Art & Design

Afflicted Yard X Trinidad & Tobago Film Festival – Peter Dean Rickards Tribute RIP

StudioFilmClub's Peter Doig and The Afflicted Yard's Peter Dean Rickards

For Pete’s sake… StudioFilmClub’s Peter Doig (left) and Peter Dean Rickards of The Afflicted Yard.

Five years back, Peter was invited to this same venue (Studio Film Club, Port of Spain) and to be honest he was a little apprehensive about visiting Trinidad. You see like any goood red-blooded Jamaican man, he couldn’t stand soca.


Yet just hours after touching down he sends this message: “Yow! The dancehall! All they play is dancehall…but way, way better selection than in Kingston!”

So when the Jamaica Film Festival doesn’t invite you; yet the Trinidad & Tobago Film Festival does – maybe there’s a pattern…that perhaps you value our island’s creativity more than we do.

So thank you for this opportunity to be here to show and give a brief talk about Peter’s work, which has influenced the work of others throughout the Caribbean and inspired those from outside to visit our small island.

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Art & Design, First

National Gallery of Jamaica X FIRST

The Art A[u]ction for Haiti Committee, in association with the Edna Manley Foundation, the National Gallery of Jamaica, Hi-Qo Galleries, Harmony Hall, the Mutual Gallery and Art Centre, and Roktowa, is pleased to present: Art A[u]ction for Haiti, a fundraiser to assist with the recovery of the Haitian art world.

Included in the auction will be prints by FIRST photographers Peter Dean Rickards and Marlon ‘Biggybigz’ Reid.

The proceeds of this benefit will support the reconstruction and revival of the Centre d’Art, and the sculptors’ collective of the Grand Rue inner city community, which had in December 2009 hosted the Ghetto Biennale in which Jamaica’s Ebony Patterson participated. A portion of the proceeds will also go the upcoming residency of nine Haitian artists, including three Grand Rue sculptors, at the Roktowa studio facility in West Kingston.

The sale section consists of works of art that will be offered at fixed price and that will be on view at the National Gallery, along with the auction preview, from Wednesday, April 14 to Sunday, April 18. Viewing and sales hours are: Wednesday and Thursday: 10 am to 4:30 pm, Friday: 10 am to 4 pm, Saturday 10 am to 3 pm, Sunday: 11 am to 3 pm.

See the National Gallery of Jamaica blog for the full catalogue.

Art & Design, Reportage

Into the Trembling Heart: Five hours in Port-au-Prince

PORT-AU-PRINCE, Haiti – walking around in the rubble on Grand Rue, one gets the distinct feeling that people are putting on a brave face. Three months after the earthquake that took the lives of more than 200,000 people, life continues despite the indescribable destruction as its residents continue the painstaking process of rebuilding the capital – arguably the most important cultural and historical city in the Caribbean.

Coming from Kingston, the scenes of poverty are not entirely alien, and yet, despite its obvious economic disadvantages there’s something distinctly developed about the Haitian people. Amid the piles of broken concrete, trash and flattened buildings, there’s no begging, no wailing, no time for anything but digging upward and outward for the inhabitants of this rebel nation.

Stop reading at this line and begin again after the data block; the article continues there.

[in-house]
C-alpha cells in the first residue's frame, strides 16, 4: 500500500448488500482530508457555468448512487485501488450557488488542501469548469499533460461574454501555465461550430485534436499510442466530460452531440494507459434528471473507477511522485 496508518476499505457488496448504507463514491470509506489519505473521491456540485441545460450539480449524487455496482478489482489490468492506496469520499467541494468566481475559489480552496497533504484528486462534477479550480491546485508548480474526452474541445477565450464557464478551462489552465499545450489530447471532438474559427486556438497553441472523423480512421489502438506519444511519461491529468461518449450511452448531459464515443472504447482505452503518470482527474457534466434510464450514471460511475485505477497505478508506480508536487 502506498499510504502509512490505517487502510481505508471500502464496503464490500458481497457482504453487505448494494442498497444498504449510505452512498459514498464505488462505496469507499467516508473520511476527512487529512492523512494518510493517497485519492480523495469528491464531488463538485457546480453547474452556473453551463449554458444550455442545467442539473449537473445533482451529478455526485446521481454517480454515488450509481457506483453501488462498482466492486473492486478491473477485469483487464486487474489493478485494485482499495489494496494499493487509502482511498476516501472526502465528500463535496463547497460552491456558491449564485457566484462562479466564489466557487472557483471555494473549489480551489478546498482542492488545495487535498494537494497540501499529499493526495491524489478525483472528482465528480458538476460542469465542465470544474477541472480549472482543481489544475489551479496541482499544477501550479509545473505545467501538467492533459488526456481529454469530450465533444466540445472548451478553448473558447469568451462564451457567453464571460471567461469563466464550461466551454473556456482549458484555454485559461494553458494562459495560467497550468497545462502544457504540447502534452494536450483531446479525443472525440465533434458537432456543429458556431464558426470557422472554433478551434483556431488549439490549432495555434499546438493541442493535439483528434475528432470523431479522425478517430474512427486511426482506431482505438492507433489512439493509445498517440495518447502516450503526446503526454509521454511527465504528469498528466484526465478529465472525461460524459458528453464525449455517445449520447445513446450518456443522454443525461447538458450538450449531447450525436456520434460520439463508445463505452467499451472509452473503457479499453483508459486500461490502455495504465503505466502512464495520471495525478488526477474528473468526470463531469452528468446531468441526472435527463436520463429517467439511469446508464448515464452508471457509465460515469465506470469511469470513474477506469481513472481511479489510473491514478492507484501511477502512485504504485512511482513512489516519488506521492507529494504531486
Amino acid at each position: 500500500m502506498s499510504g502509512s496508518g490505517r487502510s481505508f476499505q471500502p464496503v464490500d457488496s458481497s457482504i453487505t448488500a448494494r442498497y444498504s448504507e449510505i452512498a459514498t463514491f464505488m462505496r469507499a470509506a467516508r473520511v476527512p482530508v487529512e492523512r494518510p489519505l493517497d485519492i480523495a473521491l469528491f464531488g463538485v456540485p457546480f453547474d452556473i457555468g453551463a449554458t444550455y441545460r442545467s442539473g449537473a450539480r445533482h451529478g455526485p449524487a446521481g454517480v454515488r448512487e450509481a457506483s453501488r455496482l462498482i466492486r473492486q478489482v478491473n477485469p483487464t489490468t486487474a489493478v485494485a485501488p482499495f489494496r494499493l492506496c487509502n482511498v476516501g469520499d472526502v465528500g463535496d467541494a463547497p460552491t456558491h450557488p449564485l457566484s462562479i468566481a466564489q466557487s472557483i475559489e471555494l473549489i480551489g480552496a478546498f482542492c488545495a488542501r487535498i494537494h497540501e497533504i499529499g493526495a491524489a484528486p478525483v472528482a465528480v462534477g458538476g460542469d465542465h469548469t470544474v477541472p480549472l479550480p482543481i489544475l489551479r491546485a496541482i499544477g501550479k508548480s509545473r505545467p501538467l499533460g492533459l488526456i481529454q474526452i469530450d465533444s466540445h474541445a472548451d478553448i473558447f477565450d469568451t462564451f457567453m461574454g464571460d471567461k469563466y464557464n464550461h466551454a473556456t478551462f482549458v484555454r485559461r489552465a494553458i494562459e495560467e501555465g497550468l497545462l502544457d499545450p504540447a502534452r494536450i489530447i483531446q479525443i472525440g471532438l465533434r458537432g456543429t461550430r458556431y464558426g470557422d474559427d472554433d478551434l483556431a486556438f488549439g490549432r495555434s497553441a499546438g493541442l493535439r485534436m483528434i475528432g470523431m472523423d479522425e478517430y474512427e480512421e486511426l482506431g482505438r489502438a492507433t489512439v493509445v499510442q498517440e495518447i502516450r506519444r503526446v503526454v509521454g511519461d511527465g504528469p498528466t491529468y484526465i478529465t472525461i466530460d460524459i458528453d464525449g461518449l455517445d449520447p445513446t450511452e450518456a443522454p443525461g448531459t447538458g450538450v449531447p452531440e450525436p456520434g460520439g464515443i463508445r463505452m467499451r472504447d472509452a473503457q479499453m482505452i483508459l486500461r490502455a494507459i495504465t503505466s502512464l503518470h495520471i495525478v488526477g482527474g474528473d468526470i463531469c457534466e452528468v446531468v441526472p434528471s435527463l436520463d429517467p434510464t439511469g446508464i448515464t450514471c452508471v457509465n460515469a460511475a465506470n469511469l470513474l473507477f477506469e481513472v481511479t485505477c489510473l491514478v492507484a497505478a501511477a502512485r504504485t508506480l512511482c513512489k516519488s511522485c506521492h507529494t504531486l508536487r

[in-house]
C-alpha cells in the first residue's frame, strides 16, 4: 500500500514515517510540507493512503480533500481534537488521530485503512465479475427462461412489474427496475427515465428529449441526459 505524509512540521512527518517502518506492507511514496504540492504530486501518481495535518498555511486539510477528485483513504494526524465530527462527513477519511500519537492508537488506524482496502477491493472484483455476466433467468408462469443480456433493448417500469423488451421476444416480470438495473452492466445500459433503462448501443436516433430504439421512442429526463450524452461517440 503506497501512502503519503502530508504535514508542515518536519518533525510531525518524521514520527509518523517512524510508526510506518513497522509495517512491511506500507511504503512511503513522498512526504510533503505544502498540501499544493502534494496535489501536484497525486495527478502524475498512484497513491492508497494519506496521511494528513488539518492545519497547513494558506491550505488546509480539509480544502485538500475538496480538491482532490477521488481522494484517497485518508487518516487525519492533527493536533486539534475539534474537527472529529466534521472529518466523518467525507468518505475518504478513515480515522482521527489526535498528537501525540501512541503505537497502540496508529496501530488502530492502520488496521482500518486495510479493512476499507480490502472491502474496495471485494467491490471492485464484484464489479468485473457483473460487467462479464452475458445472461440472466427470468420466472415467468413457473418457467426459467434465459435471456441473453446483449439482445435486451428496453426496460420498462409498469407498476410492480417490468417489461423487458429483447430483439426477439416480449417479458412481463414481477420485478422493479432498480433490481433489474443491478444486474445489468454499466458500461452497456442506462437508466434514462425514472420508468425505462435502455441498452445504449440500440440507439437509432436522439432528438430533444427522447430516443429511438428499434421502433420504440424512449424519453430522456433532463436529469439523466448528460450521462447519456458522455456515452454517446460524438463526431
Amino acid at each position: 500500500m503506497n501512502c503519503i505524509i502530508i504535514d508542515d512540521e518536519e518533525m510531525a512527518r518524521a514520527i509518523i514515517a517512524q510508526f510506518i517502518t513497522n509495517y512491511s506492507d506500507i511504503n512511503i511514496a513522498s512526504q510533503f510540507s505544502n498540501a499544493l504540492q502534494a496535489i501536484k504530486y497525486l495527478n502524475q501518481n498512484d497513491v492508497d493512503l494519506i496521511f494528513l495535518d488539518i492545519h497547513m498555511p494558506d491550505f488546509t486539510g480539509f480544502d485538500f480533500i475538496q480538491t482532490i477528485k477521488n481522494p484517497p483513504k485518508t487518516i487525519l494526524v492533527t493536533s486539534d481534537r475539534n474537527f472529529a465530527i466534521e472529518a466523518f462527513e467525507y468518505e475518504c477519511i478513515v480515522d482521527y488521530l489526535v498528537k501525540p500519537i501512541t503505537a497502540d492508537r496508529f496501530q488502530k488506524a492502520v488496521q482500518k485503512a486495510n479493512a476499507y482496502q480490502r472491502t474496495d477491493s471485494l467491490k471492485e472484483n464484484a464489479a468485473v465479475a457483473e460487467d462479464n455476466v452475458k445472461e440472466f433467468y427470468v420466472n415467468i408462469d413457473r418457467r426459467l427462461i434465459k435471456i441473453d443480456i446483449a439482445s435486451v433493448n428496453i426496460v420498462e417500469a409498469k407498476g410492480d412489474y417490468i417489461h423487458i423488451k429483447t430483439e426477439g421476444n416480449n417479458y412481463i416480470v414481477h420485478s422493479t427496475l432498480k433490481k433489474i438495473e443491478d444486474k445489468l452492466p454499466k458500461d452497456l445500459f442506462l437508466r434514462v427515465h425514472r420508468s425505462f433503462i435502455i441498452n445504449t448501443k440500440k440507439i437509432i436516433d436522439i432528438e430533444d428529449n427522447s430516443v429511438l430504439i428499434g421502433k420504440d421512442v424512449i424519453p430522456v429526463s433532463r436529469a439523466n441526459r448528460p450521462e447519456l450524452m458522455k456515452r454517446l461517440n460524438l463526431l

On Grand Rue I follow the unconquerable Melinda Brown to the studio of her fellow artist Andre Eugene. Brown’s got some bad news to tell the sculptors who’ve gathered there: their visa applications to visit Jamaica have been rejected. While Brown has received no official explanation (yet) as to why some of Haiti’s most respected visual artists were denied entry to Jamaica, one can’t help but feel a sense of shame as she relates the news to the disappointed faces.

“We’ll find out why and try again in June,” Brown tells the artists she handpicked to create a one-of-a-kind testimonial to the Haitian cataclysm aptly titled The Trembling Heart.

The Australian-born Brown is no stranger to the process of rebuilding places that most people would never tread. Back when the Meatpacking district in New York City still had rampant crime, fish guts and beef blood running in the streets, Brown was running Bombora House. Years later she arrived in downtown Kingston where she set about doing the same in places like Church Street and Rose Town.

Months before the earthquake, Brown had been noticeably missing from the Kingston landscape as she had begun working with sculptors and artists from Port-au-Prince and Grand Rue. For Brown, the Haitian earthquake was no ‘hot charity’ – she was in the narrow alleys of Grand Rue long before the tragedy of January 12.

Back into the streets I follow Zaka, a 22-year-old filmmaker (and primary translator for us hopelessly monolingual Jamaicans) who was just granted a US$10,000 artist residency at the prestigious Vermont Studio Centre in the United States.

As we walk through a tent city and the remnants of a destroyed church, Zaka tells me about the people he lost and the chance for renewal: “Grand Rue can be a symbol to world,” he says with almost bizarre confidence, “a chance to show how the people of Haiti can create good from so much destruction.”

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